"Stick your name on it and let it be read."
To celebrate the release of Short we’ll be posting an interview today with Alan Ziegler by Lincoln Michel, and an essay about short prose tomorrow, by Ann DeWitt. Check back tomorrow for more.
An Interview with Alan Ziegler, editor of Short.
Alan Ziegler’s latest book has a pretty self-explanatory title: Short: An International Anthology of 500 Years of Short-Short Stories, Prose Poems, Brief Essays, and Other Short Prose Forms. The anthology collects hundreds of short prose pieces ranging from short stories and prose poems to aphorisms and lists. The authors—who number over two-hundred—include Poe, Kafka, Stein, Hempel, Keret, Borges, Beckett, Carson, Lispector, and many more.
Ziegler is the prefect editor for this anthology. He is the author of several books of short prose (including The Swan Song of Vaudeville: Tales and Takes, and Love At First Sight: An Alan Ziegler Reader), and for many years he has taught short prose at Columbia University. I was fortunate enough to take his Short Prose Forms class at Columbia and his understanding of the genre was encyclopedic, enlightening, and infectious. Shortly after his class, I co-founded Gigantic, a literary magazine devoted to short prose.
In the years since I took his class, short prose has taken over. Every print literary magazine seems to publish prose poems and flash fiction, and the world of online writing—from Twitter and Tumblr to the blogs of glossy magazines—is dominated by short prose. As such, 2014 feels like the perfect time for Short to appear and remind us of the long literary history and potential future of the short prose form.
LINCOLN MICHEL: Short collects works of short prose (prose poems, flash fictions, mini-essays, etc.) stretching from Michel de Montaigne to Ben Marcus. Were there specific times and places where the form really caught on? And how has the form changed over the centuries?
ALAN ZIEGLER: Establishing the geographical, chronological, and word-count parameters for the anthology was difficult but essential to keep the book wieldy. So, Short leaps to the starting line in the 16th Century (for the Precursors section) and focuses on Western literature, sidestepping the great traditions of short prose in China and Japan. Things really heat up in mid-19th Century France with Louis “Aloysius” Bertrand and Edgar Allan Poe influencing Baudelaire and Mallarme, and with Rimbaud acting like a one-man pop-up store for prose poems (then taking himself out of the business forever). The prose poem continued to thrive in France (among other places), but didn’t really catch on in the U.S. until the 1960s and 70s with the likes of Robert Bly, David Ignatow, James Wright, and Russell Edson. After that it’s unstoppable, and of course short-short stories got into the mix under various names (I tend to prefer flash fiction) with the likes of Jayne Anne Phillips, Lydia Davis, Diane Williams, and Barry Yourgrau.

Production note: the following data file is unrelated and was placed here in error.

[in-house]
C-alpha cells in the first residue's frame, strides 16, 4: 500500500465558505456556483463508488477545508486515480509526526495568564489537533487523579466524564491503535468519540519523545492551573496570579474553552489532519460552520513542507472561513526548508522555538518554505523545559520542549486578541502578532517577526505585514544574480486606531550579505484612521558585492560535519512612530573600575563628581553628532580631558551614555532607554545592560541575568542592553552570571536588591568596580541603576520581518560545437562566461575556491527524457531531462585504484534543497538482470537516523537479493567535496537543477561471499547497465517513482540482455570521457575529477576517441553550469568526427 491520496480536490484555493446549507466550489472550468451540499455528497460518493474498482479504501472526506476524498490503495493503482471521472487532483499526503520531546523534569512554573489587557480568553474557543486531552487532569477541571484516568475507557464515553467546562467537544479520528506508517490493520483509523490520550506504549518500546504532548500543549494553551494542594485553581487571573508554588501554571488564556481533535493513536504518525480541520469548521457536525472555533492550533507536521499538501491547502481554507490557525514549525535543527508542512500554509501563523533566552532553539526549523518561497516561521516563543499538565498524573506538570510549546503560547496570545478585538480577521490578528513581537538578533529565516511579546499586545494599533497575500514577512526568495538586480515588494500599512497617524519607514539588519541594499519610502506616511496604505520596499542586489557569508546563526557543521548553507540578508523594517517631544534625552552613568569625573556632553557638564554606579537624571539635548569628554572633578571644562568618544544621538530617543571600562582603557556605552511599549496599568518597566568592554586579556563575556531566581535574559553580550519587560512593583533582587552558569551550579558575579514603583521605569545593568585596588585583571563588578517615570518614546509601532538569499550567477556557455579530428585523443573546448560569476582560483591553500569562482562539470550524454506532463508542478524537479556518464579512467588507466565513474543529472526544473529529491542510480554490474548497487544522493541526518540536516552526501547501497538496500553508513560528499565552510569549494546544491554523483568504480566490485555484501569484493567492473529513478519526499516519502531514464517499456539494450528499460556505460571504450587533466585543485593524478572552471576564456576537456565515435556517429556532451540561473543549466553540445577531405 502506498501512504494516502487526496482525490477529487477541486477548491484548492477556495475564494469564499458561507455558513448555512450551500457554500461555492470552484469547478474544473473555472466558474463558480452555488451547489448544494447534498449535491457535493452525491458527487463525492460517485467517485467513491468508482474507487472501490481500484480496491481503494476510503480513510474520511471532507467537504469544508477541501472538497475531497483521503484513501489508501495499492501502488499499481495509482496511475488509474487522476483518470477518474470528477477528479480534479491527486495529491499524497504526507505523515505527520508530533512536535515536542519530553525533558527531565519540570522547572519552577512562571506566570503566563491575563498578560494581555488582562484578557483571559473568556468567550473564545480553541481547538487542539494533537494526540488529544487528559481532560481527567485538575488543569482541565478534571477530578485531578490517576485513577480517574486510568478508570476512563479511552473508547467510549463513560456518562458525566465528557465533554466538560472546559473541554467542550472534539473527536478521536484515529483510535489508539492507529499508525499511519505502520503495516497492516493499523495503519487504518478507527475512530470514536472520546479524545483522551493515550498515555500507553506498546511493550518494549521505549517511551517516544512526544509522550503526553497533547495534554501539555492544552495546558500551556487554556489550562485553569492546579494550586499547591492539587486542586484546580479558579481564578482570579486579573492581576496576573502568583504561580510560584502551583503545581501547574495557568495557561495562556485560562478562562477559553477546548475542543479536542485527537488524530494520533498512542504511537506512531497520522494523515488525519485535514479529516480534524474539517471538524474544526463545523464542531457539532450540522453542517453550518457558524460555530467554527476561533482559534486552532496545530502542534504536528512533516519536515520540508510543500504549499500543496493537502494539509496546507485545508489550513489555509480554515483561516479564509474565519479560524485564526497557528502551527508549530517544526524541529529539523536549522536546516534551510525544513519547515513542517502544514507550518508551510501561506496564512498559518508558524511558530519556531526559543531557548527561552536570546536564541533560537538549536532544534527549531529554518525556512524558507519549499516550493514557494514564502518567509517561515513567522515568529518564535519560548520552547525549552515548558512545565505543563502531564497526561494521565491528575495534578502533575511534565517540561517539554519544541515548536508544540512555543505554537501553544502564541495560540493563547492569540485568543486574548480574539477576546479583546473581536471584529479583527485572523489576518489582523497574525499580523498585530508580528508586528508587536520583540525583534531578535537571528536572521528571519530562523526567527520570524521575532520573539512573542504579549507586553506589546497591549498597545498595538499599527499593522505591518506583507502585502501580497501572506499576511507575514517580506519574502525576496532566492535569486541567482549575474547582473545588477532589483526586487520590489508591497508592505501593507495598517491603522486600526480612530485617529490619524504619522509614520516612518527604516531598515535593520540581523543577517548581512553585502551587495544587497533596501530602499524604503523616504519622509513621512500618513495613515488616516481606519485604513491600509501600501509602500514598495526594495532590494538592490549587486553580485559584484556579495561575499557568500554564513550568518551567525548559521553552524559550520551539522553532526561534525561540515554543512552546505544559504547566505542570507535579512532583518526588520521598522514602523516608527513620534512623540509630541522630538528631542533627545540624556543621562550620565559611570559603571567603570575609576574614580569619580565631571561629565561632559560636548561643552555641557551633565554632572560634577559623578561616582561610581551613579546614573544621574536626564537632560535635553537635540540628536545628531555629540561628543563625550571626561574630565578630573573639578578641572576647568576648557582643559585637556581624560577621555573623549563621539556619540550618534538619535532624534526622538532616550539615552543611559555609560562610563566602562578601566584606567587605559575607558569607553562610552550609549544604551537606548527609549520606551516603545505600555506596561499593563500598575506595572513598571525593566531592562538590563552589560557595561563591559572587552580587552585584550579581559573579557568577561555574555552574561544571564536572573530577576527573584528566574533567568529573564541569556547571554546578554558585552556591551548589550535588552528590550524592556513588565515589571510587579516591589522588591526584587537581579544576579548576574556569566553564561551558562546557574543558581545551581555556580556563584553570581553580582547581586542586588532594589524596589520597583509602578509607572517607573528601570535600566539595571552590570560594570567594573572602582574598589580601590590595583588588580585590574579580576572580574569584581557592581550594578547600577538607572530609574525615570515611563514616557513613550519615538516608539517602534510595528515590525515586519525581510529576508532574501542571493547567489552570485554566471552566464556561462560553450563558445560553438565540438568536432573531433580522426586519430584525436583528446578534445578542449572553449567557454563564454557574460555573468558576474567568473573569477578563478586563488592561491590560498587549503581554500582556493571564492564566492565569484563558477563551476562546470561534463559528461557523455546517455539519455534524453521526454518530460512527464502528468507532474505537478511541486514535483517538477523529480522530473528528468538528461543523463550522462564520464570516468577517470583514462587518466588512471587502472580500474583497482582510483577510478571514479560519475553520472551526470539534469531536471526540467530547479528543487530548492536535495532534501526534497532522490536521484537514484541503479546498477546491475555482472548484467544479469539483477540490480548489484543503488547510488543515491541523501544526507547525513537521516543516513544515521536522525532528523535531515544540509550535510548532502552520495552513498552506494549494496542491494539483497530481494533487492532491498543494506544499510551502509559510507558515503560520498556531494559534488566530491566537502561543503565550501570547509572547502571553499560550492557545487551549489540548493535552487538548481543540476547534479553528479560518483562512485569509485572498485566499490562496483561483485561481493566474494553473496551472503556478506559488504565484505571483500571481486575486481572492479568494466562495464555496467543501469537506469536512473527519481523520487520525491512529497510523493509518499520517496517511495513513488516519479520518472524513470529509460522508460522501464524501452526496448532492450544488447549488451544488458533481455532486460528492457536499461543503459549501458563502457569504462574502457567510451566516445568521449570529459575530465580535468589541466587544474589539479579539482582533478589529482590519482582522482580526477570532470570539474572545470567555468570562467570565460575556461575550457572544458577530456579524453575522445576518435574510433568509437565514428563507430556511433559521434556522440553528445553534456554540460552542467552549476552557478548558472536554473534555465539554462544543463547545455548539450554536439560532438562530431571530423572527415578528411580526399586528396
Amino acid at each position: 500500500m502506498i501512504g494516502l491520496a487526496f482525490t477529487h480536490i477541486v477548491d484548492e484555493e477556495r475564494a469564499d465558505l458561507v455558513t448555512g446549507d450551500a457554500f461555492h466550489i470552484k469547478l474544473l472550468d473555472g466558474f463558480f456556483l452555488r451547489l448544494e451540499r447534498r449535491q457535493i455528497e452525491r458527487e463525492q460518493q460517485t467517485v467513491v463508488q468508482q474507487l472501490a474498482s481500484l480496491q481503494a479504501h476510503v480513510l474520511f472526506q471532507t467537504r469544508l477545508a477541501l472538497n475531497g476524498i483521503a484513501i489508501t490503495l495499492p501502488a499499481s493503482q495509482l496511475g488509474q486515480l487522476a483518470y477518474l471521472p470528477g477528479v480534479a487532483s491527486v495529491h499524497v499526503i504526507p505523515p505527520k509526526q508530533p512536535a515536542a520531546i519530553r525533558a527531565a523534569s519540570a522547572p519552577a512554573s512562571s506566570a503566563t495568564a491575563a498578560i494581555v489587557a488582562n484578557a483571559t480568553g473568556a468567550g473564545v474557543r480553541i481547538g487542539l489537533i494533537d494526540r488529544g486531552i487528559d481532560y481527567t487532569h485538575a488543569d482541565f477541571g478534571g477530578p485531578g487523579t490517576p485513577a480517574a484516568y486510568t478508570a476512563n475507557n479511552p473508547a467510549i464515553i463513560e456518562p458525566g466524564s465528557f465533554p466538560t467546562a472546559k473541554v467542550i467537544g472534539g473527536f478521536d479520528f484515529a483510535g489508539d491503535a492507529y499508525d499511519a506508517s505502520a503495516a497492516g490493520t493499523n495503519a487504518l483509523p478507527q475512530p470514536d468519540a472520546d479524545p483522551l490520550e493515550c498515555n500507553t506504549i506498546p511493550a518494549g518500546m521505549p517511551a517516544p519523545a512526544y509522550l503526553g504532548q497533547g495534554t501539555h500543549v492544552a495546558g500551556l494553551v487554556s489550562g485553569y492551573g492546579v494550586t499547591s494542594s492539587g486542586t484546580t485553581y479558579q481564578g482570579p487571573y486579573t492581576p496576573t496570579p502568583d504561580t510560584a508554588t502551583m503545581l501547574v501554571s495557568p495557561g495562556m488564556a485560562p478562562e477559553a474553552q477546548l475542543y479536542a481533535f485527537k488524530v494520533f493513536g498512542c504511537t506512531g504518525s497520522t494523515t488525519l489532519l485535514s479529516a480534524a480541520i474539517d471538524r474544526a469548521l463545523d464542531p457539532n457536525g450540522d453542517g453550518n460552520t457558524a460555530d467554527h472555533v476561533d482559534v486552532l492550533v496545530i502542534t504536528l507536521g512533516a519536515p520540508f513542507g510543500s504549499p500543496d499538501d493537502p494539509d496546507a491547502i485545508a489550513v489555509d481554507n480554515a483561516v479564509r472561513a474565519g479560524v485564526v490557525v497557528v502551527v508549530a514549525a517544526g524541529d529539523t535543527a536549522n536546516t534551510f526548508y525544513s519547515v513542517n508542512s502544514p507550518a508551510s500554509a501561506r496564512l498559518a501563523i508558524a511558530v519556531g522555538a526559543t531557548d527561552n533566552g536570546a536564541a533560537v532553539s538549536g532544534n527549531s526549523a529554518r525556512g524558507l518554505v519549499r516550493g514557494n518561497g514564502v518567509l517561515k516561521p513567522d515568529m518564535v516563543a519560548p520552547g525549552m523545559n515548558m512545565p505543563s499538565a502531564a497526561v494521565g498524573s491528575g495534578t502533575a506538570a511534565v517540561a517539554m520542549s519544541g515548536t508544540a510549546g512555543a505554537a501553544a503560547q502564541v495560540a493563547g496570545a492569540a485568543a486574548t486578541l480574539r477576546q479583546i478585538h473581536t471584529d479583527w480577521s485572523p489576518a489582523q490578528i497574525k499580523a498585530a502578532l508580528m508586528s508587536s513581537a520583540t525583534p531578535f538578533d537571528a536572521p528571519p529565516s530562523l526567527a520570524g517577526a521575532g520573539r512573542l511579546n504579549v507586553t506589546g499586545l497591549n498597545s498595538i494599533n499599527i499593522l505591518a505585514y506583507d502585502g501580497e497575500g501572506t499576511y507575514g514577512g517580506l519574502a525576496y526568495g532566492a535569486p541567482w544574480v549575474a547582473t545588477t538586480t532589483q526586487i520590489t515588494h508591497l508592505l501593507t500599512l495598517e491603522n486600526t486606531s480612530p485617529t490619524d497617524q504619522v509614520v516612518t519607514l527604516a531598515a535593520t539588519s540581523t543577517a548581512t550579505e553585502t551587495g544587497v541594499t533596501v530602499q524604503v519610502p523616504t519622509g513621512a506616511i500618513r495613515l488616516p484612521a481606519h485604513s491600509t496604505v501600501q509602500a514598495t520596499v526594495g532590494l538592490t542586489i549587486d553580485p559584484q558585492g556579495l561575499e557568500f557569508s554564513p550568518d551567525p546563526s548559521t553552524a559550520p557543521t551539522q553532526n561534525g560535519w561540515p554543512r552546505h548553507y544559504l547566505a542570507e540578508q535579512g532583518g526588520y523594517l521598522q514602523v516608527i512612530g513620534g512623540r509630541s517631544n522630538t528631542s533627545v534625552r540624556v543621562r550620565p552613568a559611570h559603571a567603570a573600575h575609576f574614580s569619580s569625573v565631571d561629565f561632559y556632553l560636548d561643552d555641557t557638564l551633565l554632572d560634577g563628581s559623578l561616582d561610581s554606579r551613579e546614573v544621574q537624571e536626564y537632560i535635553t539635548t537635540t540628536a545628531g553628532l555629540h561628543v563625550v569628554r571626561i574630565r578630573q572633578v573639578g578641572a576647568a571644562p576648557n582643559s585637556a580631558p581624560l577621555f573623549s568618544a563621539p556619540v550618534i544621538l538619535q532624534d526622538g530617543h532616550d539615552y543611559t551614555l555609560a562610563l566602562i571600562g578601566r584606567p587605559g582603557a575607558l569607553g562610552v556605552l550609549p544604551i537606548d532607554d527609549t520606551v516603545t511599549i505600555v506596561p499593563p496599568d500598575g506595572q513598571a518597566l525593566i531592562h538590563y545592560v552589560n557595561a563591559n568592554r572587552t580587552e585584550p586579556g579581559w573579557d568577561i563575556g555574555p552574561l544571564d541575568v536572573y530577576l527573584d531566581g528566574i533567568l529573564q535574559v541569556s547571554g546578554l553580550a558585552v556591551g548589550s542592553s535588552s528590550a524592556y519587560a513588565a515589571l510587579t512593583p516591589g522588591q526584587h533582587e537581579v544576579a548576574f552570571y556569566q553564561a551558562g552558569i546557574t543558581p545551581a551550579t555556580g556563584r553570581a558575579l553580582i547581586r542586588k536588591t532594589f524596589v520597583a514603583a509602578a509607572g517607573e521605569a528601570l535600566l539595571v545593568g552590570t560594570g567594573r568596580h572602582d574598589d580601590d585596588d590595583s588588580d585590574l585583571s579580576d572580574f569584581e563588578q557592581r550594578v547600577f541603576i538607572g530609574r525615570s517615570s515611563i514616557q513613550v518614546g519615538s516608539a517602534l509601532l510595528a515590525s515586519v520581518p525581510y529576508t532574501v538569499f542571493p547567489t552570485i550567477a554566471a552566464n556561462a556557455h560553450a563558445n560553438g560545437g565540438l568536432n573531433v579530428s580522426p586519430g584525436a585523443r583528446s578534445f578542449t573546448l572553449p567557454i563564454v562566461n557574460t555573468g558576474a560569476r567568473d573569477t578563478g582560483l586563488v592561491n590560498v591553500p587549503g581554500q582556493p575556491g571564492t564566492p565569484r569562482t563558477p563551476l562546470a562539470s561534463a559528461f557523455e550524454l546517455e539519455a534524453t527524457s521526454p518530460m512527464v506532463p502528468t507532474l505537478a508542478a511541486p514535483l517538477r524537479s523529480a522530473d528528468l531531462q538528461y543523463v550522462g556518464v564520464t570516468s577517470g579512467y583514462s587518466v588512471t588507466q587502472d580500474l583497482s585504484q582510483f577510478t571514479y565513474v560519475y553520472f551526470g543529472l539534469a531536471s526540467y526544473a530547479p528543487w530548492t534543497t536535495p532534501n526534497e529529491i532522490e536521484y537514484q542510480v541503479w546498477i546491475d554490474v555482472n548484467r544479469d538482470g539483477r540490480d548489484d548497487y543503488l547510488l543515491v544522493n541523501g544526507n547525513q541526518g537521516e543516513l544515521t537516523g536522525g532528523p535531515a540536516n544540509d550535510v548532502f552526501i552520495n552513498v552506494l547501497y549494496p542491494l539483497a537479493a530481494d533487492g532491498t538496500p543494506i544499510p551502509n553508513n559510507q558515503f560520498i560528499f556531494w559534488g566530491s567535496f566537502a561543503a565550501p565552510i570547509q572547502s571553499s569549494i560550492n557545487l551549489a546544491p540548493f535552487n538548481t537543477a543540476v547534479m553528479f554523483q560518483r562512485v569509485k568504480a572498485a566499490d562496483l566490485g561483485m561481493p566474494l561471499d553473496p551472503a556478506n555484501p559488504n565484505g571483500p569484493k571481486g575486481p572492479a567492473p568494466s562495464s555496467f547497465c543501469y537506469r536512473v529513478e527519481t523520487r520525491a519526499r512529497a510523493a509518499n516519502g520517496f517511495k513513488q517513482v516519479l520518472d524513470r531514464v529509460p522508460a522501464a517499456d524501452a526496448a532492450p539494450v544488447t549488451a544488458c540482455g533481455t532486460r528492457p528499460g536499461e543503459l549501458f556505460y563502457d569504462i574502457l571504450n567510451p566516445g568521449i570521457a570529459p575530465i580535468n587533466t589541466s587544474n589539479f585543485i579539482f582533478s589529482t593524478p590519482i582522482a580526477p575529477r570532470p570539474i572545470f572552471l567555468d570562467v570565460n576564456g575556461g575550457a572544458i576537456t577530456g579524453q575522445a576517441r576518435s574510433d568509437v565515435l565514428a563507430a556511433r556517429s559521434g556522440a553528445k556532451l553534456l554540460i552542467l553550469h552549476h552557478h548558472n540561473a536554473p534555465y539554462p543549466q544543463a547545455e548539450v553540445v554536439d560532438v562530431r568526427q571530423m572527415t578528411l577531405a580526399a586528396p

As for how the form has changed over the centuries—I think remarkably little. There is so much that feels contemporary in such precursors as Joubert (“the soul paints itself in our machines” and Leopardi (“He put on eyeglasses made of half the meridian connecting the two polar circles”). But such pieces remained in notebooks during the authors’ lives. The main changes may be in legitimization and categorization. Michael Benedikt’s 1976 prose poem anthology—among others—spurred the creation of countless pieces. For me, having a prose poem published by Benedikt in The Paris Review and being invited to contribute to a special prose poem edition of Poetry Now helped me to realize that forgoing line breaks did not mean I was also forgoing the joy of being considered a poet. Likewise, the option to call pieces flash fiction meant that writers of short prose weren’t required to operate in the arena of poetry if they chose not to meet all the demands usually made of short stories; it’s long been accepted that a fragment can be a poem; now that also goes for a story. As I point out in the Introduction: Who knows how many earlier prose poems might have entered literary society under different names, had they been widely available?